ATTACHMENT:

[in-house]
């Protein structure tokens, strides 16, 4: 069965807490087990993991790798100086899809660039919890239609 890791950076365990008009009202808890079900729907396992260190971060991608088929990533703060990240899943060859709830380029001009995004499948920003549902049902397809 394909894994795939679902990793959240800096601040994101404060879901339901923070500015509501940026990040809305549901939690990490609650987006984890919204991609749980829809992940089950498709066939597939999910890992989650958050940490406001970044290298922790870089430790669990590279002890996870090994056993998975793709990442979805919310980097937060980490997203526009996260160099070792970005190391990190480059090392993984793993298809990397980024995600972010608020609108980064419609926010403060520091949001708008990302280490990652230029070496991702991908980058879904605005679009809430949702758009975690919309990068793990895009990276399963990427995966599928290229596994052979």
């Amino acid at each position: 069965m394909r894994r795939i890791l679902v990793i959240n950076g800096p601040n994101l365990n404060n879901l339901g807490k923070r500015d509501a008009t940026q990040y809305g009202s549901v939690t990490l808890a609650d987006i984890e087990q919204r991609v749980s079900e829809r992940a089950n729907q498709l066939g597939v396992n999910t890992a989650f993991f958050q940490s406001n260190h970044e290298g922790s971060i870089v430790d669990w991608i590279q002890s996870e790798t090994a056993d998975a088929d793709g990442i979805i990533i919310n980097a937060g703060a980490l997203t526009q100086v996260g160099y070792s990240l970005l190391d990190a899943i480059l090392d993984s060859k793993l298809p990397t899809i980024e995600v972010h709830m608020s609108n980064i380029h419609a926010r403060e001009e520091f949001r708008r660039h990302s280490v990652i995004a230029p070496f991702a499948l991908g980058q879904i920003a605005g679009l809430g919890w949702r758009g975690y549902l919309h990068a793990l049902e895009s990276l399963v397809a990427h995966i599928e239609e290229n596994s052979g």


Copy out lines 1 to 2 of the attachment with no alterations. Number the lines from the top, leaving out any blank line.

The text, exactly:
[in-house]
């Protein structure tokens, strides 16, 4: 069965807490087990993991790798100086899809660039919890239609 890791950076365990008009009202808890079900729907396992260190971060991608088929990533703060990240899943060859709830380029001009995004499948920003549902049902397809 394909894994795939679902990793959240800096601040994101404060879901339901923070500015509501940026990040809305549901939690990490609650987006984890919204991609749980829809992940089950498709066939597939999910890992989650958050940490406001970044290298922790870089430790669990590279002890996870090994056993998975793709990442979805919310980097937060980490997203526009996260160099070792970005190391990190480059090392993984793993298809990397980024995600972010608020609108980064419609926010403060520091949001708008990302280490990652230029070496991702991908980058879904605005679009809430949702758009975690919309990068793990895009990276399963990427995966599928290229596994052979």